January 2, 2010
Dad's AdviceBy Jim Ross Lightfoot
My dad told me many years ago that you can't fix a problem unless you know what caused it.
Careful reading of The 9/11 Commission Report explains in detail the information that slipped through the cracks and prevented law enforcement from taking preventative actions. In fact, Chapter 8 is entitled "The System Was Blinking Red." We had the information, but it was not shared with the appropriate authorities.
In the recent attempt to blow up a Northwest Airlines flight, according to numerous press reports (and confirmed from U.S. government sources), Umar Farouk Abdulmutallab's name was on a watch list for the last two years as a person who was either involved in terrorism or had suspected ties to terrorist organizations, yet he was permitted to board a flight with a one-way ticket to Detroit.
Once again, we hear that the CIA knew about this bad actor in November. But did they tell anyone? Was the information shared? Was the information juxtaposed against info held by other agencies? No.
Do you see a pattern here? It is not rocket science; the info is available, but is not shared in a manner that allows for cross-checking.
Dad would say that lack of information-sharing is the problem, period.
And how did the government react to 9/11? In my humble opinion, with a huge waste of time, people, and money -- to shift all the deck chairs and create the Department of Homeland Security. DHS is a sham, created as a political expedient by the Bush folks because they had to "do something." The terrorist problem is still here.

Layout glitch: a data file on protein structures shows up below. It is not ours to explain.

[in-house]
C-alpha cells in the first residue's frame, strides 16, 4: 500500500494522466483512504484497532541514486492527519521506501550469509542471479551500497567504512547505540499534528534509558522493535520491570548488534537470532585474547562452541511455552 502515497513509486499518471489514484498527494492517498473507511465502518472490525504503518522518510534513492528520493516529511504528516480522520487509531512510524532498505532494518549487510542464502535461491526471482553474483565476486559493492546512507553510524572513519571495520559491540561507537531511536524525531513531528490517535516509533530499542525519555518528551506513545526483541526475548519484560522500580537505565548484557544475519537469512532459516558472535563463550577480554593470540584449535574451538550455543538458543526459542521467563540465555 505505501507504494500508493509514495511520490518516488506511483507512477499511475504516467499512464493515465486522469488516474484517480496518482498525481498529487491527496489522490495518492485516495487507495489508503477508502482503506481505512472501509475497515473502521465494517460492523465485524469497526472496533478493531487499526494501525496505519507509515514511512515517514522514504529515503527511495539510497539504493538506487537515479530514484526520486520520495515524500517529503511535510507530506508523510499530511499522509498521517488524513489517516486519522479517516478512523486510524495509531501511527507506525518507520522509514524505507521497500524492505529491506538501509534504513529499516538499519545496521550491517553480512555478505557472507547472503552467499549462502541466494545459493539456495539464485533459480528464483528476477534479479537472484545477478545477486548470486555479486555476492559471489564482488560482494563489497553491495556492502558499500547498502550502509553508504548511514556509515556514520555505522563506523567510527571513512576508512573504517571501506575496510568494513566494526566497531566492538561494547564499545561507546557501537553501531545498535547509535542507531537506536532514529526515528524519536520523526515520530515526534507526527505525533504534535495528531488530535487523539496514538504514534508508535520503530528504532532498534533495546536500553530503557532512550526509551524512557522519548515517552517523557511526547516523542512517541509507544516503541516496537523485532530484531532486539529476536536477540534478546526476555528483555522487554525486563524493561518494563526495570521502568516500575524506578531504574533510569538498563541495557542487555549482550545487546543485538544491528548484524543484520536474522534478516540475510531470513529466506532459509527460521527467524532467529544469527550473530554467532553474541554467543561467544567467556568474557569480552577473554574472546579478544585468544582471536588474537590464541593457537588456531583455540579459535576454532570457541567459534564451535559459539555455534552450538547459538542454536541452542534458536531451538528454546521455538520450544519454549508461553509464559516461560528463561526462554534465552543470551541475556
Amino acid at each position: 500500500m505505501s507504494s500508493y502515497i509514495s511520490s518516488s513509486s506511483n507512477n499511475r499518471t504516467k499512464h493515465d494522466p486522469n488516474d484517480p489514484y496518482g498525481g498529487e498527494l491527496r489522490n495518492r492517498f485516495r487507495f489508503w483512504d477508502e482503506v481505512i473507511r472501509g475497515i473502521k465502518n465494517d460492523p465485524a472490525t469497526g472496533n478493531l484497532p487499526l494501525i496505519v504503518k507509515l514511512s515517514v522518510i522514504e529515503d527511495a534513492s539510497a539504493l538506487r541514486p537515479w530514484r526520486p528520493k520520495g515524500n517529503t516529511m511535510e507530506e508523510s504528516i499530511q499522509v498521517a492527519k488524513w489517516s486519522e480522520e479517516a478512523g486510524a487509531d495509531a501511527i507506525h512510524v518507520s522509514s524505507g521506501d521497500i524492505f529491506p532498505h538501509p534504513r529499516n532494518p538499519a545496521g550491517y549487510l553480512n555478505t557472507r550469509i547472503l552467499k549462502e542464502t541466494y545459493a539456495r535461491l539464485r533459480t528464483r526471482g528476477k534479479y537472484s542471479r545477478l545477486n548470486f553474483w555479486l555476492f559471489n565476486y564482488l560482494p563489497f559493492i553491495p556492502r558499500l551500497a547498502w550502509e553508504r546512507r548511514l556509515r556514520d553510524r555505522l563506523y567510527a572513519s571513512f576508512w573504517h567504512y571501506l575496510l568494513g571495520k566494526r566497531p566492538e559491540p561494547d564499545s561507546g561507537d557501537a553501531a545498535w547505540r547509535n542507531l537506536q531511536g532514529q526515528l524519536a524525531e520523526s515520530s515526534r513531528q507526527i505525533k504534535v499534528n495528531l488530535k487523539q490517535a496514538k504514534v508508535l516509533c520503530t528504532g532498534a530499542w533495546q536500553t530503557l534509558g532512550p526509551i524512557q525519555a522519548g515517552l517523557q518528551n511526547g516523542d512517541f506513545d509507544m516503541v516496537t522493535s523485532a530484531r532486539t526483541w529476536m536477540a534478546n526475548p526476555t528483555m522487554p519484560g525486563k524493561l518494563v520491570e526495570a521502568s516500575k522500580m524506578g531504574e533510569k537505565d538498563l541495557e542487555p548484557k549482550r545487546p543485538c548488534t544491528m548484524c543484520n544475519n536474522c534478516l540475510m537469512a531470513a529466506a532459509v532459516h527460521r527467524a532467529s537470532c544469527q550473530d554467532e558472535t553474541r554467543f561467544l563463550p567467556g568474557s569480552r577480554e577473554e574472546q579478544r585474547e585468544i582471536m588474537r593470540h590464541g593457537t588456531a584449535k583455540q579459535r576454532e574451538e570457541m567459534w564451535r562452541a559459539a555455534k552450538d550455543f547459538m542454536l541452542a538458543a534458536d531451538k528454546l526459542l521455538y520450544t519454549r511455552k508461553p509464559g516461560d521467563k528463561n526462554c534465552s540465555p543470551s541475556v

DHS is akin to malpractice in the medical profession -- treating the symptoms but ignoring the root of the disease. Reactive rather than proactive strategy seems to be the order of the day.
Information-sharing. Please say it with me slowly: Information-sharing.
The information was there. No one wanted to share it.
Instead of shifting the deck chairs to create the Department of Homeland Security, wouldn't the country have been better-served by a small group of people (no more than fifteen) -- representing the intelligence branches of the CIA, FBI, DEA, Customs, Immigration, Border Patrol, NSA, Secret Service, ATF, Marshal Service, and the other intelligence-gathering services -- put together as a clearing house and correlation point for all the intelligence data gathered? I realize that this is a big request for the FBI and some of the other agencies -- to put their universe-sized egos aside and become cooperative players in protecting the country and not just their own turf -- but that is what we are paying them to do.
We can never hire enough TSA people or buy enough metal detectors and x-ray machines to make our airports totally safe. That is a lost cause.
As a country, we would be far better-served if a portion of the millions spent on DHS had gone to purchase new and innovative software that can correlate thousands of sources of information in seconds. The money used to hire hundreds of additional TSA inspectors could instead have been used to rebuild and improve our network of human intelligence-gathering. After all, a satellite can show us a terrorist's cave, but it takes a real live human to tell us what is going on inside that cave.
Shared information could have prevented 9/11 and stopped the terrorist incident with the Northwest Airline flight. It will continue to be the Achilles heel of our security efforts until someone is willing to step up and force the agencies and Congress to be accountable.
Of course, getting re-elected is the primary objective on Capitol Hill, so I don't look for any backbone to be displayed. It will remain business as usual...stay politically correct and throw money.
James R. Lightfoot served in Congress six terms, starting in 1985 and retiring in 1997. As Chairman of the Subcommittee on Treasury, Postal and General Government (TPS) of Appropriations, he had jurisdiction over 40% of Federal Law Enforcement (Customs, Secret Service, ATF, FLETC, and IRS enforcement).